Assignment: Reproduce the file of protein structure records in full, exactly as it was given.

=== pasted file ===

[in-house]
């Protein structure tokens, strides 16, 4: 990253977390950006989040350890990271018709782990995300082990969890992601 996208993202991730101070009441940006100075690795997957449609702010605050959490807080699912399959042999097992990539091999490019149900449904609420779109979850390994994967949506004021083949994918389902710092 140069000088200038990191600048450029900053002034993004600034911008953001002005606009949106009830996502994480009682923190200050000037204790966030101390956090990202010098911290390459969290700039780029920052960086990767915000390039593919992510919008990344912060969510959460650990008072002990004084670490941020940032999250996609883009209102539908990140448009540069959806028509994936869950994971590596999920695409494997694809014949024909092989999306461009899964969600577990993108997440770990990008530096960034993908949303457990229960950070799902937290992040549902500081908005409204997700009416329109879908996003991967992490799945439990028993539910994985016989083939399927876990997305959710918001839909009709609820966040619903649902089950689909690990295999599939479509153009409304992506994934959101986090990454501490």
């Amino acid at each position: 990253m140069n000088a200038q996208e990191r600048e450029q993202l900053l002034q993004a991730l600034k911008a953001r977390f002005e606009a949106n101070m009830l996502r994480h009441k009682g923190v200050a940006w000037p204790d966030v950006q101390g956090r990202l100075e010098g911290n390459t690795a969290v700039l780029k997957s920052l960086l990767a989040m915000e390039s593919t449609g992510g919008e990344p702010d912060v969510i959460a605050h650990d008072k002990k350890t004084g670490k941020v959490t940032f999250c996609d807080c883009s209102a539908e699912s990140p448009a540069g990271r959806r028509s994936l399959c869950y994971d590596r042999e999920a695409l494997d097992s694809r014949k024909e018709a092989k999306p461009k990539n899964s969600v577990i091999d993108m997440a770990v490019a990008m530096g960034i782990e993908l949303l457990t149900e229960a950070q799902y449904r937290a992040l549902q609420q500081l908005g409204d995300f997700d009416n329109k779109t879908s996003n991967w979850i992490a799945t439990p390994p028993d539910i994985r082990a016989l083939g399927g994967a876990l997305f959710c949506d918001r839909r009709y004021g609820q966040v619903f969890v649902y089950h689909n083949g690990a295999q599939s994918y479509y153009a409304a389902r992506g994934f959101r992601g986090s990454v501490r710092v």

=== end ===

[in-house]
């Protein structure tokens, strides 16, 4: 990253977390950006989040350890990271018709782990995300082990969890992601 996208993202991730101070009441940006100075690795997957449609702010605050959490807080699912399959042999097992990539091999490019149900449904609420779109979850390994994967949506004021083949994918389902710092 140069000088200038990191600048450029900053002034993004600034911008953001002005606009949106009830996502994480009682923190200050000037204790966030101390956090990202010098911290390459969290700039780029920052960086990767915000390039593919992510919008990344912060969510959460650990008072002990004084670490941020940032999250996609883009209102539908990140448009540069959806028509994936869950994971590596999920695409494997694809014949024909092989999306461009899964969600577990993108997440770990990008530096960034993908949303457990229960950070799902937290992040549902500081908005409204997700009416329109879908996003991967992490799945439990028993539910994985016989083939399927876990997305959710918001839909009709609820966040619903649902089950689909690990295999599939479509153009409304992506994934959101986090990454501490």
């Amino acid at each position: 990253m140069n000088a200038q996208e990191r600048e450029q993202l900053l002034q993004a991730l600034k911008a953001r977390f002005e606009a949106n101070m009830l996502r994480h009441k009682g923190v200050a940006w000037p204790d966030v950006q101390g956090r990202l100075e010098g911290n390459t690795a969290v700039l780029k997957s920052l960086l990767a989040m915000e390039s593919t449609g992510g919008e990344p702010d912060v969510i959460a605050h650990d008072k002990k350890t004084g670490k941020v959490t940032f999250c996609d807080c883009s209102a539908e699912s990140p448009a540069g990271r959806r028509s994936l399959c869950y994971d590596r042999e999920a695409l494997d097992s694809r014949k024909e018709a092989k999306p461009k990539n899964s969600v577990i091999d993108m997440a770990v490019a990008m530096g960034i782990e993908l949303l457990t149900e229960a950070q799902y449904r937290a992040l549902q609420q500081l908005g409204d995300f997700d009416n329109k779109t879908s996003n991967w979850i992490a799945t439990p390994p028993d539910i994985r082990a016989l083939g399927g994967a876990l997305f959710c949506d918001r839909r009709y004021g609820q966040v619903f969890v649902y089950h689909n083949g690990a295999q599939s994918y479509y153009a409304a389902r992506g994934f959101r992601g986090s990454v501490r710092v």